How do social factors, the environment, and demographics affect a person's likelihood of developing a disease? Epidemiology is key in generating solutions to battle the world’s public health challenges, including answering these questions and creating interventions for preventative healthcare.
Matt, Jen, and guest host Jennifer Weuve discuss a study that looks at whether exposure to kids with chicken pox protects adults from shingles, they ask whether blinding in randomized trials really matters, and Jen survives a podcast episode that feels like a year on Mars.
Matt and Jen discuss a long-term follow up study of a drug to prevent breast cancer, they ask whether papers in predatory journals get cited, and Matt lets it all out watching guilty pleasure movies on planes.
Matt, Chris, and Jen discuss a study modeling the impact of improvements in quality of care, they discuss a poorly thought through letter from a group of publishers to the president, and Jen teaches us about worm memories.
Matt, Chris, and Jen discuss a study on whether playing professional soccer increases the risk of death from neurodegenerative disease, they vent about how much it costs in time and money to reformat papers for journal submission, and Jen gives Chris and Matt an early Christmas present.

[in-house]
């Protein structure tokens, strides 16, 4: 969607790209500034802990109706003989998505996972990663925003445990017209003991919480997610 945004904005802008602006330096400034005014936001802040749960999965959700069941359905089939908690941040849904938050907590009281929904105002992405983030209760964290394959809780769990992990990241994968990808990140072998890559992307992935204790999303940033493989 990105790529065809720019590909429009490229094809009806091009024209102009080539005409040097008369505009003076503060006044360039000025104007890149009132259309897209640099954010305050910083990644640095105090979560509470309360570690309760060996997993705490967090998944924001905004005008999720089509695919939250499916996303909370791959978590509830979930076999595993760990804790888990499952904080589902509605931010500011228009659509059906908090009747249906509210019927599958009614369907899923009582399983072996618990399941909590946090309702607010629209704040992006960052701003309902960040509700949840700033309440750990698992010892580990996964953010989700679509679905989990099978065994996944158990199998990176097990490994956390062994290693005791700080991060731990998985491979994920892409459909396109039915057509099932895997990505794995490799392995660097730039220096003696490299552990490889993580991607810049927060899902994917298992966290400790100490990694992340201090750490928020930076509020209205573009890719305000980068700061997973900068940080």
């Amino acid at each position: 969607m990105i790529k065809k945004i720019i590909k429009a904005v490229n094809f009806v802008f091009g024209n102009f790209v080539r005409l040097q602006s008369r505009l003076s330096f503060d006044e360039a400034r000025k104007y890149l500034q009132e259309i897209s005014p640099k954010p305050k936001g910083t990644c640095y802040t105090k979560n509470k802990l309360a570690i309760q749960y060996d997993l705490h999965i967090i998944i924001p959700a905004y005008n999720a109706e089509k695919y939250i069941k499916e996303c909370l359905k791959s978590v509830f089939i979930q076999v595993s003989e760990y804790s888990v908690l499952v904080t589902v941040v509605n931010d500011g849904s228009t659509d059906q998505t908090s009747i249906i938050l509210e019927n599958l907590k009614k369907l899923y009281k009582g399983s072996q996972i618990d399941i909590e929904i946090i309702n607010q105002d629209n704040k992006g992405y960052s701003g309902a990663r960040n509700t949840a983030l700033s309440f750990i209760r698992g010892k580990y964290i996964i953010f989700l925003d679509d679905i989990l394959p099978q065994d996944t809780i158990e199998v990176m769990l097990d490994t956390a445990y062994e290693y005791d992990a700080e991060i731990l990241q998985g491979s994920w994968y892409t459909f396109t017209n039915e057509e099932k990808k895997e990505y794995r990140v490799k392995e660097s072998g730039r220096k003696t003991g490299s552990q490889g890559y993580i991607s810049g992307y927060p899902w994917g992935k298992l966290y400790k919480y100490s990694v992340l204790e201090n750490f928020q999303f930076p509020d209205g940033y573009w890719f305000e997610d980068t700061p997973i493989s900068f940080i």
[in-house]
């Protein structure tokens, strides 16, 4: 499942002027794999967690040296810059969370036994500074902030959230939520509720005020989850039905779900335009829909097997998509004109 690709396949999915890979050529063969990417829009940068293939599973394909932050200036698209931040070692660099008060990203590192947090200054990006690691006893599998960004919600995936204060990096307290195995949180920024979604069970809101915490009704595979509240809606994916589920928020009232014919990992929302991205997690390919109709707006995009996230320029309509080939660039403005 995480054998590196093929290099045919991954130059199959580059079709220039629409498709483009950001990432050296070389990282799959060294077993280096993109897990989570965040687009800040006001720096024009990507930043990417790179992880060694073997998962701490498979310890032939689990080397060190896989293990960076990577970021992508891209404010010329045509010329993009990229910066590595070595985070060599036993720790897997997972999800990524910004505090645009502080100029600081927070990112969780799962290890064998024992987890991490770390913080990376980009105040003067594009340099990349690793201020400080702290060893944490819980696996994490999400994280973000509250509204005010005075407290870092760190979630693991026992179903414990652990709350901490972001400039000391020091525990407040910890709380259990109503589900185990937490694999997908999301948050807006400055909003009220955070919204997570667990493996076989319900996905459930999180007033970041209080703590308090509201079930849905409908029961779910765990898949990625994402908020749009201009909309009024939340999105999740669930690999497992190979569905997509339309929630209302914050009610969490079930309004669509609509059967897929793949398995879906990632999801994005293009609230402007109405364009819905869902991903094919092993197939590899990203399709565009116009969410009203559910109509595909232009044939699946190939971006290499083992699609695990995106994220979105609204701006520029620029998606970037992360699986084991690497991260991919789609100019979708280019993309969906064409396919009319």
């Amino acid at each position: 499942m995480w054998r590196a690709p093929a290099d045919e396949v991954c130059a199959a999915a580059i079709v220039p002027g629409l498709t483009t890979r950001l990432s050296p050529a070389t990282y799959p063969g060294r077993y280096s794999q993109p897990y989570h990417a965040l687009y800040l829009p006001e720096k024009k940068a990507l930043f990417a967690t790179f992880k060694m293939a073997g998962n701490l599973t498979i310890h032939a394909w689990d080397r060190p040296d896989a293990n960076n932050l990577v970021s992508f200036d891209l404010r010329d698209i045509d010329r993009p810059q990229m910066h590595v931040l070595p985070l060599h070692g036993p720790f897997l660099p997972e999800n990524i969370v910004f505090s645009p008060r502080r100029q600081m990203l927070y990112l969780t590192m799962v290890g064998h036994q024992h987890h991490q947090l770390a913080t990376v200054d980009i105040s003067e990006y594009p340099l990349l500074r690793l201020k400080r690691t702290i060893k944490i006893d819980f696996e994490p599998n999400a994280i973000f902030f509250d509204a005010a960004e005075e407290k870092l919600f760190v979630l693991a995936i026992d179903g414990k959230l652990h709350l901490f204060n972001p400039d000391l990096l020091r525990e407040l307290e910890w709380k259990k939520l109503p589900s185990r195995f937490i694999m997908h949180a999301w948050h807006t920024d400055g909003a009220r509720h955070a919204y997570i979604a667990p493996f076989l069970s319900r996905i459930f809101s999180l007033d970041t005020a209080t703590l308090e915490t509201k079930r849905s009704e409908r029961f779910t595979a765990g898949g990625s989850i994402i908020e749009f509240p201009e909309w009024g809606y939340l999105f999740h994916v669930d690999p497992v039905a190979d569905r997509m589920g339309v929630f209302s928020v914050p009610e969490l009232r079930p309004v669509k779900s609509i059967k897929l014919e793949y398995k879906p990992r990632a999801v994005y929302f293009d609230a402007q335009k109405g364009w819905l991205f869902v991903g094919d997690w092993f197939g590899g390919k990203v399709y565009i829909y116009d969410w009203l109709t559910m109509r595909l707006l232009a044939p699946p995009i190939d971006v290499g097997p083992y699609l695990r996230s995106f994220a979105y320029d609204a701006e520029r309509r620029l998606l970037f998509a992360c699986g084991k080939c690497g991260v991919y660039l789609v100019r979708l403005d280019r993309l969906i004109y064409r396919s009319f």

Matt and Jen examine a study from South Korea on the effects of low dose radiation on cancer, we discuss a fascinating study that was retracted and republished because of a coding error, and Matt shares Star Wars secrets gleaned from a figure in a research paper.
Matt and Jen discuss a new set of surprising recommendations around eating red meat, we skip the second segment entirely because we had so much to say on segment 1, and Jen reveals who has been killing all the cane toads.
Matt, Chris, and Don discuss a study on a new treatment for sickle cell disease, the gang discuss some advances in registered reports, and Matt figures out which celebrity he should publish a paper with.
Matt, Chris, and Don discuss the relationship between ability to smell and mortality, the gang discuss the role that journals have to play in combatting false medical claims, and Matt explains his concerns about the future of sandwiches.
Matt, Chris, and Don determine whether you really need to walk 10,000 steps per day, the gang discuss a paper that had two discussion sections which came to two different conclusions, and Don enlightens us on whether couples look alike.